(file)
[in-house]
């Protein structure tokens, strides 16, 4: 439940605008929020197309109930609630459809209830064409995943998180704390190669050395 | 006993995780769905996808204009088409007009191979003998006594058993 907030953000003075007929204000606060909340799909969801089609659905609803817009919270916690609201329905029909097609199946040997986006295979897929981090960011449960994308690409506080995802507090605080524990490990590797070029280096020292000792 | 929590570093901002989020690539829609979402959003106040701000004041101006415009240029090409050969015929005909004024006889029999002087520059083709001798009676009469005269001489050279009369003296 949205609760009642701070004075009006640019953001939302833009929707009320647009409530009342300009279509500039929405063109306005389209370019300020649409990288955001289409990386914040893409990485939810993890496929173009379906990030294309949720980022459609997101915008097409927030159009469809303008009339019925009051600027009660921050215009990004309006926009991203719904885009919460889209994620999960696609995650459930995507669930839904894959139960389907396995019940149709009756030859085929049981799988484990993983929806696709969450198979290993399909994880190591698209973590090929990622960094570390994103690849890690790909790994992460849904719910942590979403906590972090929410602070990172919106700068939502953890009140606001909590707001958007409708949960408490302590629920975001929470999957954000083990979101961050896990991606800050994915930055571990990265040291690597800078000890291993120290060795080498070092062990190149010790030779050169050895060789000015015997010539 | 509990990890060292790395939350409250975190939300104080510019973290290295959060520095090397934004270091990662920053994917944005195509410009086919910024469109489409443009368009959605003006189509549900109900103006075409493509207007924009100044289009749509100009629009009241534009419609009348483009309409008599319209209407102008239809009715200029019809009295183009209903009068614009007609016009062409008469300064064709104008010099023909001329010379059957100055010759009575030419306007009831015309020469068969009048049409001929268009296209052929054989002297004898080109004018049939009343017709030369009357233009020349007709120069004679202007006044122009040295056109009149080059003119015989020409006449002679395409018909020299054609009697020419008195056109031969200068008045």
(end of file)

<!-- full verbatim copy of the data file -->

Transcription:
[in-house]
């Protein structure tokens, strides 16, 4: 439940605008929020197309109930609630459809209830064409995943998180704390190669050395 | 006993995780769905996808204009088409007009191979003998006594058993 907030953000003075007929204000606060909340799909969801089609659905609803817009919270916690609201329905029909097609199946040997986006295979897929981090960011449960994308690409506080995802507090605080524990490990590797070029280096020292000792 | 929590570093901002989020690539829609979402959003106040701000004041101006415009240029090409050969015929005909004024006889029999002087520059083709001798009676009469005269001489050279009369003296 949205609760009642701070004075009006640019953001939302833009929707009320647009409530009342300009279509500039929405063109306005389209370019300020649409990288955001289409990386914040893409990485939810993890496929173009379906990030294309949720980022459609997101915008097409927030159009469809303008009339019925009051600027009660921050215009990004309006926009991203719904885009919460889209994620999960696609995650459930995507669930839904894959139960389907396995019940149709009756030859085929049981799988484990993983929806696709969450198979290993399909994880190591698209973590090929990622960094570390994103690849890690790909790994992460849904719910942590979403906590972090929410602070990172919106700068939502953890009140606001909590707001958007409708949960408490302590629920975001929470999957954000083990979101961050896990991606800050994915930055571990990265040291690597800078000890291993120290060795080498070092062990190149010790030779050169050895060789000015015997010539 | 509990990890060292790395939350409250975190939300104080510019973290290295959060520095090397934004270091990662920053994917944005195509410009086919910024469109489409443009368009959605003006189509549900109900103006075409493509207007924009100044289009749509100009629009009241534009419609009348483009309409008599319209209407102008239809009715200029019809009295183009209903009068614009007609016009062409008469300064064709104008010099023909001329010379059957100055010759009575030419306007009831015309020469068969009048049409001929268009296209052929054989002297004898080109004018049939009343017709030369009357233009020349007709120069004679202007006044122009040295056109009149080059003119015989020409006449002679395409018909020299054609009697020419008195056109031969200068008045």